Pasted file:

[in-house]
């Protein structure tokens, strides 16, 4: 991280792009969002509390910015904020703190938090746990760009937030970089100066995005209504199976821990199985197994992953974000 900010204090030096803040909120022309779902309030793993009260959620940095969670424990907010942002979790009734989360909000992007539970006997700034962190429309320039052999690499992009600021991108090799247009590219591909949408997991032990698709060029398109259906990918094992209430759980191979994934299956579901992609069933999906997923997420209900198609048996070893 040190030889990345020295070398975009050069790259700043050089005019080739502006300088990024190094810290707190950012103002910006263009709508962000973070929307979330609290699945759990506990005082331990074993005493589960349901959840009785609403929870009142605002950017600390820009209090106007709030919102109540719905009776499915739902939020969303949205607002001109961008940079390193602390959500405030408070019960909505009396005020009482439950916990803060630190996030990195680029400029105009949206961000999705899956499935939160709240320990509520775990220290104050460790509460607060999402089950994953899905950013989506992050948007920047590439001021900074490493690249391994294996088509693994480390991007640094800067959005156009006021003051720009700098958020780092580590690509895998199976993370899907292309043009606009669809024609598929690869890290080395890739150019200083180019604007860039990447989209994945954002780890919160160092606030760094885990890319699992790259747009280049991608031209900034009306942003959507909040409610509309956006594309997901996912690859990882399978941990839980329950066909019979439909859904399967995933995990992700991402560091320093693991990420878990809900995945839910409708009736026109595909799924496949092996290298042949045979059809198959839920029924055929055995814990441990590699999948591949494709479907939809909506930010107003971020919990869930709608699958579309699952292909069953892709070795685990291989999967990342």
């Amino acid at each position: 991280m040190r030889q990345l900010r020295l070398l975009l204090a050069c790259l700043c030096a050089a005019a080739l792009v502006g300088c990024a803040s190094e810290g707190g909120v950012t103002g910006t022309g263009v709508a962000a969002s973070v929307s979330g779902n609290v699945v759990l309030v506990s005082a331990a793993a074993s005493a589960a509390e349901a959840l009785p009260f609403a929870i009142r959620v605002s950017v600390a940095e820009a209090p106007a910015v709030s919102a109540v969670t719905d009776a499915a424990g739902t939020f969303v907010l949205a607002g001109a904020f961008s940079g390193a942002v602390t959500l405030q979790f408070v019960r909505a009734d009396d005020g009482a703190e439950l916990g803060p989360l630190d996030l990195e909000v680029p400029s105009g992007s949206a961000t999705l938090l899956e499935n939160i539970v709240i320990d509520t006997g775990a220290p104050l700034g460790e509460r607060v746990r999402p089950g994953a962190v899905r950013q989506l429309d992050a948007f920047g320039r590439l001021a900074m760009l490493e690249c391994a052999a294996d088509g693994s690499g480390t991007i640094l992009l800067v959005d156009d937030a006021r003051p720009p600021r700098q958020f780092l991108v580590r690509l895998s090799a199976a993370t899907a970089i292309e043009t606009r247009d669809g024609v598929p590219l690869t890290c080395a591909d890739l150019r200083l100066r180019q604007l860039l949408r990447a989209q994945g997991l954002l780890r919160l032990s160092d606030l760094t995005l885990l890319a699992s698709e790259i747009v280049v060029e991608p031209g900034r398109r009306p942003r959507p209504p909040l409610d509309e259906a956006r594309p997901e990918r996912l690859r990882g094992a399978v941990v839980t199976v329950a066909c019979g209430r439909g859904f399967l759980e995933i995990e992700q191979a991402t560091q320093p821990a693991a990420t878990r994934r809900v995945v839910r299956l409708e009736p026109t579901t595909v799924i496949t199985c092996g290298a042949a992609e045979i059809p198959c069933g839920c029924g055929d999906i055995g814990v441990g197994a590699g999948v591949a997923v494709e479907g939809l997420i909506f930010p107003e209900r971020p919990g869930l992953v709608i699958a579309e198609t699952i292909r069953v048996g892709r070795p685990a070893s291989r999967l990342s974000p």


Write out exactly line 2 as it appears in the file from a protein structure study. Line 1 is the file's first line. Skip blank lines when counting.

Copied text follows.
């Protein structure tokens, strides 16, 4: 991280792009969002509390910015904020703190938090746990760009937030970089100066995005209504199976821990199985197994992953974000 900010204090030096803040909120022309779902309030793993009260959620940095969670424990907010942002979790009734989360909000992007539970006997700034962190429309320039052999690499992009600021991108090799247009590219591909949408997991032990698709060029398109259906990918094992209430759980191979994934299956579901992609069933999906997923997420209900198609048996070893 040190030889990345020295070398975009050069790259700043050089005019080739502006300088990024190094810290707190950012103002910006263009709508962000973070929307979330609290699945759990506990005082331990074993005493589960349901959840009785609403929870009142605002950017600390820009209090106007709030919102109540719905009776499915739902939020969303949205607002001109961008940079390193602390959500405030408070019960909505009396005020009482439950916990803060630190996030990195680029400029105009949206961000999705899956499935939160709240320990509520775990220290104050460790509460607060999402089950994953899905950013989506992050948007920047590439001021900074490493690249391994294996088509693994480390991007640094800067959005156009006021003051720009700098958020780092580590690509895998199976993370899907292309043009606009669809024609598929690869890290080395890739150019200083180019604007860039990447989209994945954002780890919160160092606030760094885990890319699992790259747009280049991608031209900034009306942003959507909040409610509309956006594309997901996912690859990882399978941990839980329950066909019979439909859904399967995933995990992700991402560091320093693991990420878990809900995945839910409708009736026109595909799924496949092996290298042949045979059809198959839920029924055929055995814990441990590699999948591949494709479907939809909506930010107003971020919990869930709608699958579309699952292909069953892709070795685990291989999967990342």